Posted: Friday March 23, 2012 12:15PM ; Updated: Friday March 23, 2012 12:15PM
Darren Eliot
Darren Eliot>VIEW FROM THE ICE

My crystal ball needs fixing

Story Highlights

Making playoff predictions is much easier than forecasting the regular season

Alex Ovechkin (Hart, Ross) and Randy Carlyle (Adams) were woeful picks

I got the Rangers right, but the Blues, Panthers and Sens proved me wrong

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Ain't likely: A Capitals-Sharks 2012 Stanley Cup Final will require a minor miracle.
Ain't likely: A Capitals-Sharks 2012 Stanley Cup Final will require a minor miracle.
Don Smith/NHLI via Getty Images

With the NHL stretch run hurtling towards the playoffs, postseason predictions are nearly upon us. Last year, I missed on the Lightning's suprisingly strong postseason and made good on almost everything else. Granted, a bounce here, a Game 7 meltdown there, and picking the Bruins to win it all would have looked ridiculous. Such are the vagaries of prognostication.

Unlike preseason picks, the playoffs offer a better chance at predictive analysis due to there being a current season's body of work to evaluate. Plus, the playoffs are more about matchups. Weighing the relative strengths and vulnerabilities of one opponent versus another is at the root of it all. Not to say a hot goaltender or an injured star can't derail your playoff selections, but there is more relevant data with which to work.

Before we look ahead (and with so much left to be decided during the final eight-to-10 games, how could we?), let's take a look back on the season from the perspective of my early October musings.

In review, I was woefully off base on many items, beginning with my prediction of the Capitals and Sharks playing for the Stanley Cup. Neither team is even secure in qualifying for the postseason.

I could end up correctly picking as many as 14 of the 16 playoff teams, or as few as 10.

Tyler Seguin of the Bruins improved as surmised and Ryan Nugent-Hopkins of the Oilers still has a chance to win the Calder Trophy.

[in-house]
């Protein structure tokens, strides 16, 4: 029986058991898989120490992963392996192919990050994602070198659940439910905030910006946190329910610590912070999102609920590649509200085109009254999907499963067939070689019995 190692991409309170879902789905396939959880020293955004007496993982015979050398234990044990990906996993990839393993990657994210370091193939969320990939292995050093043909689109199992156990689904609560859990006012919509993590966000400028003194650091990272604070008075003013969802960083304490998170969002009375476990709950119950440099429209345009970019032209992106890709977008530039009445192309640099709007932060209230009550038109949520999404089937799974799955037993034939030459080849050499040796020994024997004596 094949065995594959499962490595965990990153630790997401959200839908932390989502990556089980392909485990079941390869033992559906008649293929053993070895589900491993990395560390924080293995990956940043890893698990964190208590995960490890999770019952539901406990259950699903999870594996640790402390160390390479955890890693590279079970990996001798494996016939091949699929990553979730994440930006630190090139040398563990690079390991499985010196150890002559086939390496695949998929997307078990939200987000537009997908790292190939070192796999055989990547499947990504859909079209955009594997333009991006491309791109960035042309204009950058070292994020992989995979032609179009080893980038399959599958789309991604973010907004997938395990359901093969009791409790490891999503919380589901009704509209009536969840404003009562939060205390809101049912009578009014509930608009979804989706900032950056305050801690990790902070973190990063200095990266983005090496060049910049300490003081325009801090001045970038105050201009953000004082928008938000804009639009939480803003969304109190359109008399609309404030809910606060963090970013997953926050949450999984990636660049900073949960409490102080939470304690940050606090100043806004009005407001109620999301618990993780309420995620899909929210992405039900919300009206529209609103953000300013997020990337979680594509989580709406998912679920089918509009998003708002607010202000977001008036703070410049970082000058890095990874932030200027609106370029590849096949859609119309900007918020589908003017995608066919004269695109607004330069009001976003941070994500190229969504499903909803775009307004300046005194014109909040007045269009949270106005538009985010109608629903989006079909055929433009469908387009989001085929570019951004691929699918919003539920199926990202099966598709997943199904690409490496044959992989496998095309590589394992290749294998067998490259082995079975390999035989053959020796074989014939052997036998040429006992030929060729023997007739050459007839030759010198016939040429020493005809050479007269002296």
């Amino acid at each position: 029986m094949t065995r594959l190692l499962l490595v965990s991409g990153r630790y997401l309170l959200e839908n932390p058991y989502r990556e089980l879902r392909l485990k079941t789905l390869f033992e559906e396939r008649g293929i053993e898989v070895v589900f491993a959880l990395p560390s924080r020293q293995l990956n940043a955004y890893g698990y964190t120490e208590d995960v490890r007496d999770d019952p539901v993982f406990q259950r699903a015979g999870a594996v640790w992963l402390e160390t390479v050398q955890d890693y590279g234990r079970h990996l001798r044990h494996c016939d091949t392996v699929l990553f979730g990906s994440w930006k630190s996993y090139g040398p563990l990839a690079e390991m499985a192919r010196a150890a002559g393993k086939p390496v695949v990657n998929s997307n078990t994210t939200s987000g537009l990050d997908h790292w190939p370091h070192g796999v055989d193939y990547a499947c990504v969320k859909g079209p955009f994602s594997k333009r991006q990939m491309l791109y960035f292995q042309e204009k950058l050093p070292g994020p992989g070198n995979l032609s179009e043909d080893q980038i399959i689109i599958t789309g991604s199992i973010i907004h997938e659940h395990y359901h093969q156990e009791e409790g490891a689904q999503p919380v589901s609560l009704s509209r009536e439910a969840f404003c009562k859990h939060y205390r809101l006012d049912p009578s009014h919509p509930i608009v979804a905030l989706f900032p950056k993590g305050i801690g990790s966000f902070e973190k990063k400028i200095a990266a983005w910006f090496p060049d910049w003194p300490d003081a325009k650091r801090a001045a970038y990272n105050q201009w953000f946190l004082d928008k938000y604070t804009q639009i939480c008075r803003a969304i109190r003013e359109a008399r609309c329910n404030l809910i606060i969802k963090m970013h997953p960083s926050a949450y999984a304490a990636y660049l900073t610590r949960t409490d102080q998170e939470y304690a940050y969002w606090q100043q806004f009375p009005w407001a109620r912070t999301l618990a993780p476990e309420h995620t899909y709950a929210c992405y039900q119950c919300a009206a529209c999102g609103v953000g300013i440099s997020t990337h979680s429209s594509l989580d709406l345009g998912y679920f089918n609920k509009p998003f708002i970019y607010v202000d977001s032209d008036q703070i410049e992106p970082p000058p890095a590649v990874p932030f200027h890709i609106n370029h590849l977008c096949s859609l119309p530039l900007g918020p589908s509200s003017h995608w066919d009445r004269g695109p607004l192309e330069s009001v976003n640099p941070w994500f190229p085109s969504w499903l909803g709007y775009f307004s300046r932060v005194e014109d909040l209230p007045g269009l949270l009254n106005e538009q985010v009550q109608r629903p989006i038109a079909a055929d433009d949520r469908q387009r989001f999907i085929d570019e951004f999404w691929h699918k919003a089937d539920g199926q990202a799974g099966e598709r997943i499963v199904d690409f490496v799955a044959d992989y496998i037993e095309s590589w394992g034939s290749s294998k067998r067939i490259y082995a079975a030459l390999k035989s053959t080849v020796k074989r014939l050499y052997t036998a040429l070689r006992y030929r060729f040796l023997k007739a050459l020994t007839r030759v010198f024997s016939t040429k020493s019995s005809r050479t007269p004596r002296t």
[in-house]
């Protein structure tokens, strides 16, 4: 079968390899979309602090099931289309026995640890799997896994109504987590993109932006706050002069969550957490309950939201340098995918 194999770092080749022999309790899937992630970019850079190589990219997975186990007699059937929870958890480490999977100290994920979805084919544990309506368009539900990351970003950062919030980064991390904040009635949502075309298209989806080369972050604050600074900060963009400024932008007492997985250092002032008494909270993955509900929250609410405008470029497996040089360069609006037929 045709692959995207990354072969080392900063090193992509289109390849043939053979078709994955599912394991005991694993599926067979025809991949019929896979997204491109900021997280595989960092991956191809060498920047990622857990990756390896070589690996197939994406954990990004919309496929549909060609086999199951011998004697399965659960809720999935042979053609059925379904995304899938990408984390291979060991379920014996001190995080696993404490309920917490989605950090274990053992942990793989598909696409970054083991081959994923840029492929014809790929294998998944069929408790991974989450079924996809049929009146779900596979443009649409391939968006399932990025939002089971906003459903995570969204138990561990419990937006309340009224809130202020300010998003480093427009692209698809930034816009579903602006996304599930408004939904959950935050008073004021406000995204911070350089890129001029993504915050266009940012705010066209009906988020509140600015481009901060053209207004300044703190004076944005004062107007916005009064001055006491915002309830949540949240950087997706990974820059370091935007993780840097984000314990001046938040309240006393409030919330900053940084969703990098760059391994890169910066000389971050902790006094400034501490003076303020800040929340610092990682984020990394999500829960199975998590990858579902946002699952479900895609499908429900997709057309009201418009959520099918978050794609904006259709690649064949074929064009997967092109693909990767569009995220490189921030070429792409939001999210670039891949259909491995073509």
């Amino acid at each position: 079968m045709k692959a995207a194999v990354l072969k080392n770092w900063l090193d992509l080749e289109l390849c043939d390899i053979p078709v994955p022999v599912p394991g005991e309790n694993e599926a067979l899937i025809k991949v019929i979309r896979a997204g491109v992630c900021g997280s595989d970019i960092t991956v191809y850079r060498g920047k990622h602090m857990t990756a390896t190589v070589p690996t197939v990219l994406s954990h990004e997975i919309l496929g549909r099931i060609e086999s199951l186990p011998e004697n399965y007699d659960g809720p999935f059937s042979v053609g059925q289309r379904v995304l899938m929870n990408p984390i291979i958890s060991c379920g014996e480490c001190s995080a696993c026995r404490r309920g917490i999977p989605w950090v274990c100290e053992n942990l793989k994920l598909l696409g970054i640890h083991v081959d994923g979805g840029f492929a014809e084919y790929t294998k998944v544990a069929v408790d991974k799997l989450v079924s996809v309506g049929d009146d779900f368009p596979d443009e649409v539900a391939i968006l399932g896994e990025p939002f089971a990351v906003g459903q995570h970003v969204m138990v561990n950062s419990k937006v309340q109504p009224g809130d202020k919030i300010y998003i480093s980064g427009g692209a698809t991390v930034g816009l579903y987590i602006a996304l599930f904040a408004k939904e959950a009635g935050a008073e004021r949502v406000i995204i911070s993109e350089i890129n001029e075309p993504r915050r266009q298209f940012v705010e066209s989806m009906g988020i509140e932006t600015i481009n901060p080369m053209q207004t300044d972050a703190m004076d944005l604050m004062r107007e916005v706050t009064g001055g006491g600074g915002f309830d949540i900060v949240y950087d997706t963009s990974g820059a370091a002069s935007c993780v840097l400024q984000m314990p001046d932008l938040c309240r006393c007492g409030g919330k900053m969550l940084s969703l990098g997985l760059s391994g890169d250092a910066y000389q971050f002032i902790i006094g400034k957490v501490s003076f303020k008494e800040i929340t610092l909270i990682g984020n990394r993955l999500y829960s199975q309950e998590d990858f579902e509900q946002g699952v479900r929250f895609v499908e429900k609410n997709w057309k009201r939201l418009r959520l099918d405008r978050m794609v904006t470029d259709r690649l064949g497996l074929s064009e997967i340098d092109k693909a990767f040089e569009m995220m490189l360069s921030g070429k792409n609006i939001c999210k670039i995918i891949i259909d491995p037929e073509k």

Alex Ovechkin as the winner of the Hart (MVP) and Ross (scoring) trophies will be painfully wrong. I likely got the awards and nationality of the winner right, but instead it will probably be Evgeni Malkin walking off with the hardware.

Sharks blueliner Brent Burns winning the Norris Trophy and ex-Ducks/current Maple Leafs bench boss Randy Carlyle as coach of the year don't look any better in hindsight.

You get the point: On many levels, things didn't play out the way I thought they might. So let's scan the NHL and see what happened and why:

I didn't think the Blues would break through bubble-team status. I felt they were missing something and I couldn't quite put my finger on what it was. What I thought was an Alfred Hitchcock mystery turned out to be a Ken Hitchcock solution. What a job he has done. The Blues go hard and are very difficult to play against. Theirs is playoff-style hockey all the time, which can wear on a team like the Blues as much as it does on its opponents. Speculation about what that will mean for April and possibly May and June is still a couple of weeks off. For now, the Blues under Hitchcock are the surprise story of the season.

I saw the Senators as a team that might finish thirtieth. When I watched them early in the season, I still felt that way. Their recent play supports that lowbrow view as well. In between, coach Paul MacLean got the Sens to excel and rack up points. I had a dismissive point of view on one of the feel-good stories of the season.

The Panthers proved me wrong. I liked what GM Dale Tallon did in reconfiguring his club, but I didn't believe in the goaltending. Shame on me. Both Jose Theodore and Scott Clemmensen have performed well, and as a result, the Panthers are poised to end the franchise's 11-season playoff absence.

I thought the Rangers would challenge for the top spot in the Atlantic Division due to the goaltending of Henrik Lundqvist and the team concept now in place under coach John Tortorella, which was furthered by the addition of Brad Richards. Many of you -- mostly of the Flyers persuasion -- derided my viewpoint, but now we can say that the Rangers performed as anticipated. I was less inclined to jump aboard the Ilya Bryzgalov train for the reason of his inconsistency. The Flyers are a top team and he can be a top goalie. We'll see if that proves true when it matters most. (Oops, more forward-glancing commentary.)

So, the prediction game is hardly fail-safe. For every few insightful September observations (the Maple Leafs have more questions than answers at every position, and are thus not a playoff team; the Devils will find a way back into the top eight in the east; the Wild and Islanders are strong lottery contenders), there are many more misses as we look back from here in March.

Hey, I really thought the Oilers were going to be better this season. Early on, I was hopeful. Now I'm just looking forward to the playoffs...and a clean slate of picks for the second season.

 
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